MARVEL COMICS – @Marvel
WRITER: Jason Aaron
PENCILS: Ed McGuinness
INKS: Dexter Vines
COLORS: Marte Gracia
LETTERS: VC’s Joe Caramagna
COVER: Ed McGuinness and Marte Gracia
36pp, Color, $3.99 U.S. (January 2014)
“The Quest for Nightcrawler” Part 1 of 5
There is a new X-Men comic book series. It is entitled Amazing X-Men, and the creative team is writer Jason Aaron and artist Ed McGuinness. There are two things about Amazing X-Men that are noticeable. The first is that classic “New X-Men” character Nightcrawler is the focus of the book, at least for the first story arc. The second is that this title has a humorous bent.
Nightcrawler was created by writer Len Wein and artist Dave Cockrum, although the character first existed in Cockrum’s sketchbook before the artist “gave” the character to Marvel Comics. Nightcrawler debuted in Giant-Size X-Men #1 (cover date May 1975), the comic book which reintroduced and re-launched the X-Men comic book series. I did not know it, but Nightcrawler was killed off during the “X-Men: Second Coming,” event storyline in Uncanny X-Force #26 (cover date April 2010).
Amazing X-Men #1 opens “somewhere beyond the realm of the flesh,” where we find Nightcrawler. He does not seem as happy as one would expect of someone who has received the heavenly reward he believed would one day be his. Nightcrawler may feel conflict, but his paradise is about to see some conflict. Enter Azazel!
Meanwhile, Angelica Jones, the mutant known as Firestar, is trying to start her first day on the teaching staff of the Jean Grey School. Everyone, and I mean everyone, is so busy. It seems that something of a furry blue invasion of the school has commenced.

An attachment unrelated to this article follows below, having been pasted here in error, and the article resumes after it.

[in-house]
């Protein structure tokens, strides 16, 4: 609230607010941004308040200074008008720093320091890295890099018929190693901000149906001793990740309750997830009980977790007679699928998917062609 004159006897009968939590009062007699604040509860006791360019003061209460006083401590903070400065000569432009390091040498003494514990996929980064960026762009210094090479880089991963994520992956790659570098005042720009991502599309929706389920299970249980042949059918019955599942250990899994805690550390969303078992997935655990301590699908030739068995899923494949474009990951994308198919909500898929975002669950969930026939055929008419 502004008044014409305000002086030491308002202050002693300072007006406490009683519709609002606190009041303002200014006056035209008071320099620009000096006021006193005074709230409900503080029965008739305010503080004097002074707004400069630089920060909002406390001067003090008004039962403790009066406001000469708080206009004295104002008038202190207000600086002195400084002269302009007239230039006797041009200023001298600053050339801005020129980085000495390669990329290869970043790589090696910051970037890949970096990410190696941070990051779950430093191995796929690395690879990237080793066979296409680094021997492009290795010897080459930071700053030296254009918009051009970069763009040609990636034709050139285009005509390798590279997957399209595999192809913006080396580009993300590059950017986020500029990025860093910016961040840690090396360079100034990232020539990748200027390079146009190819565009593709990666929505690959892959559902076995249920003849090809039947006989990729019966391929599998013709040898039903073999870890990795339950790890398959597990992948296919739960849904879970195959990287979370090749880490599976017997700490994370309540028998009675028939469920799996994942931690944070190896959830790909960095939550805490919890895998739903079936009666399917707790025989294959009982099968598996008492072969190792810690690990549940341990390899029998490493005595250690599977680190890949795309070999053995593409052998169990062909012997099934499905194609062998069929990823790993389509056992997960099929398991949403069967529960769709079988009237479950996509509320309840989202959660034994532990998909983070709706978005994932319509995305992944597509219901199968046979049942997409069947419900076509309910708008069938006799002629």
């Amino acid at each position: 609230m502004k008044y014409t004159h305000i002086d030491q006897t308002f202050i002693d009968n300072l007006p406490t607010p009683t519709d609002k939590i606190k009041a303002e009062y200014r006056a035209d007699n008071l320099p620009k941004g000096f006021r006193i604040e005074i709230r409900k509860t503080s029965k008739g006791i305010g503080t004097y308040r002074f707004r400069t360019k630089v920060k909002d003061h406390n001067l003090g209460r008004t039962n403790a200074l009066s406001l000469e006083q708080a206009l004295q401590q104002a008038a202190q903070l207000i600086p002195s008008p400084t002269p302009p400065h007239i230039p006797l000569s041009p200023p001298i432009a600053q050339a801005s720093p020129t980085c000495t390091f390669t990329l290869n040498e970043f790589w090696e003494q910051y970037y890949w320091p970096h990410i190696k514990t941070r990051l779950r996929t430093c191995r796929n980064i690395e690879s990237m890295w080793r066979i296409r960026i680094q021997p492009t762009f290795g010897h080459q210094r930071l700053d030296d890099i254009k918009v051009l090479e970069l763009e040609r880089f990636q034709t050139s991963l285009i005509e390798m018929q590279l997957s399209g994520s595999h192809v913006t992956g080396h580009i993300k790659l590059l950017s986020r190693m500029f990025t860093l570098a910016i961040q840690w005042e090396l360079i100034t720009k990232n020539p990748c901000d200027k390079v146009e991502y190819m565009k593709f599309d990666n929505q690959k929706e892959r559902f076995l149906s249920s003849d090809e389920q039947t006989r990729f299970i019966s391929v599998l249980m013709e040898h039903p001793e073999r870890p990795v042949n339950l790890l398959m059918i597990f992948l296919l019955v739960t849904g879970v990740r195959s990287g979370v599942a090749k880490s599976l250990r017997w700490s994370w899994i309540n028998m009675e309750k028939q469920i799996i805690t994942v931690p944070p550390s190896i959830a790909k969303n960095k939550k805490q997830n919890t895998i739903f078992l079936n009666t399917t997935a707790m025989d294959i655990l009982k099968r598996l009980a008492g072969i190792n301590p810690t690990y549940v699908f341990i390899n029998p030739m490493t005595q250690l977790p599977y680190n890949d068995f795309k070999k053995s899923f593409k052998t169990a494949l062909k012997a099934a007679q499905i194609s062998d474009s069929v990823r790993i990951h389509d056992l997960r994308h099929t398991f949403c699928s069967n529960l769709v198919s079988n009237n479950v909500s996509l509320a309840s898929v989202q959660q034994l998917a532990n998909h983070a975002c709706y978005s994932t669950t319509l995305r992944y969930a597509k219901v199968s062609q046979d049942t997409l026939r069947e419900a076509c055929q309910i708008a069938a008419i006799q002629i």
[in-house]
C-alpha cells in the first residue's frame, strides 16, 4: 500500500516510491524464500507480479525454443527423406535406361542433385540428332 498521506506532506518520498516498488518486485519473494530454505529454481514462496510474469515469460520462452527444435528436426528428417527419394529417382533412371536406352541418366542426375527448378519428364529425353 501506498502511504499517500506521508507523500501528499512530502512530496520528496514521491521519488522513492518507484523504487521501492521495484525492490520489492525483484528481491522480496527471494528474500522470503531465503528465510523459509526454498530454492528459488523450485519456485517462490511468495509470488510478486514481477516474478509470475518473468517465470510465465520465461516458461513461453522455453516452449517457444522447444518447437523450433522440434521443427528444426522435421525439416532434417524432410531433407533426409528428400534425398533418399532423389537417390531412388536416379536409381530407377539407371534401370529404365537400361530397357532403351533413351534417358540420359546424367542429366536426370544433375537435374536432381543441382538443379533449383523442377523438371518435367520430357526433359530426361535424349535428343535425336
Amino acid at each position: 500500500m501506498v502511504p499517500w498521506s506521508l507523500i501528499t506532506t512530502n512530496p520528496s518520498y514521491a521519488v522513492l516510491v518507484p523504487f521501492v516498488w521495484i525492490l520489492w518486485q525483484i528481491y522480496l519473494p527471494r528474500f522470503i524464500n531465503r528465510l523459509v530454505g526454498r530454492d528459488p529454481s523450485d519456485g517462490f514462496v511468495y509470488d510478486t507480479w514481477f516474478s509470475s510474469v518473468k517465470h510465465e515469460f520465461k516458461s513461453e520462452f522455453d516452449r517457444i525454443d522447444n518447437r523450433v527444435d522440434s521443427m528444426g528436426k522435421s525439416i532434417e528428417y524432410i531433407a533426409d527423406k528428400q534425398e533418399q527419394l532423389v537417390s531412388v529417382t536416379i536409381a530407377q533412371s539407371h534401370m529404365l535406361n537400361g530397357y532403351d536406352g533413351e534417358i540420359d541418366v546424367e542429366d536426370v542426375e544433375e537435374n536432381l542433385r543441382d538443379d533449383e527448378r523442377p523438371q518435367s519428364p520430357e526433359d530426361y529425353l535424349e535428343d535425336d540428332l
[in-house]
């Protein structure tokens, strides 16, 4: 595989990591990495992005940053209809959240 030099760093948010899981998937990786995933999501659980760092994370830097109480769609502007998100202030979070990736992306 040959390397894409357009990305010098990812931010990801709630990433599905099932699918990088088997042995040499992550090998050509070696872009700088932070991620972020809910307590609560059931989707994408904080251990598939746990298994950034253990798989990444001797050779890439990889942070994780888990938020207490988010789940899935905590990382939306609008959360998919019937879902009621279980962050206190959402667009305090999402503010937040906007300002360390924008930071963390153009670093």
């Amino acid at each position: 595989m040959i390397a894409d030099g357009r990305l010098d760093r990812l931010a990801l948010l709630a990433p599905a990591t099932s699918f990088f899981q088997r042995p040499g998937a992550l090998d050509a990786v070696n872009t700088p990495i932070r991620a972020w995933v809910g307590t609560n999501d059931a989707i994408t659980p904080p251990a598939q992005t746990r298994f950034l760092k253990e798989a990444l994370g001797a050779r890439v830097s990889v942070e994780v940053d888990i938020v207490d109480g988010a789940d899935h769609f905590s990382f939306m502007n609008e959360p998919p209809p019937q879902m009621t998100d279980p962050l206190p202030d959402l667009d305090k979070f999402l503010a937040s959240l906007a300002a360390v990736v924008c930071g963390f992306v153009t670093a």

The X-Men starring in Amazing X-Men are Wolverine, Storm, Beast, Warbird, Angel, Iceman, Rachel Grey, and Firestar with Nightcrawler coming soon. I’m inclined not to like this book. It is silly instead of funny, and the adventure is strained and phony. I do like that writer Jason Aaron is playing with the idea of Wolverine and Storm as friends/teammates with benefits. (whether that is “true” or not). Aaron seems as if he has some good ideas about how to use Beast and Warbird.
Still, this book is superfluous, which is a word I can also use to describe Ed McGuinness’ squishy, marshmallow-y art. McGuinness can draw pretty, but, here, his compositions yield bland storytelling. Honestly, it is Marte Gracia’s colors that make this art pop off the page.
I’d like this book to be good, so I think I will try another issue...
Reviewed by Leroy Douresseaux
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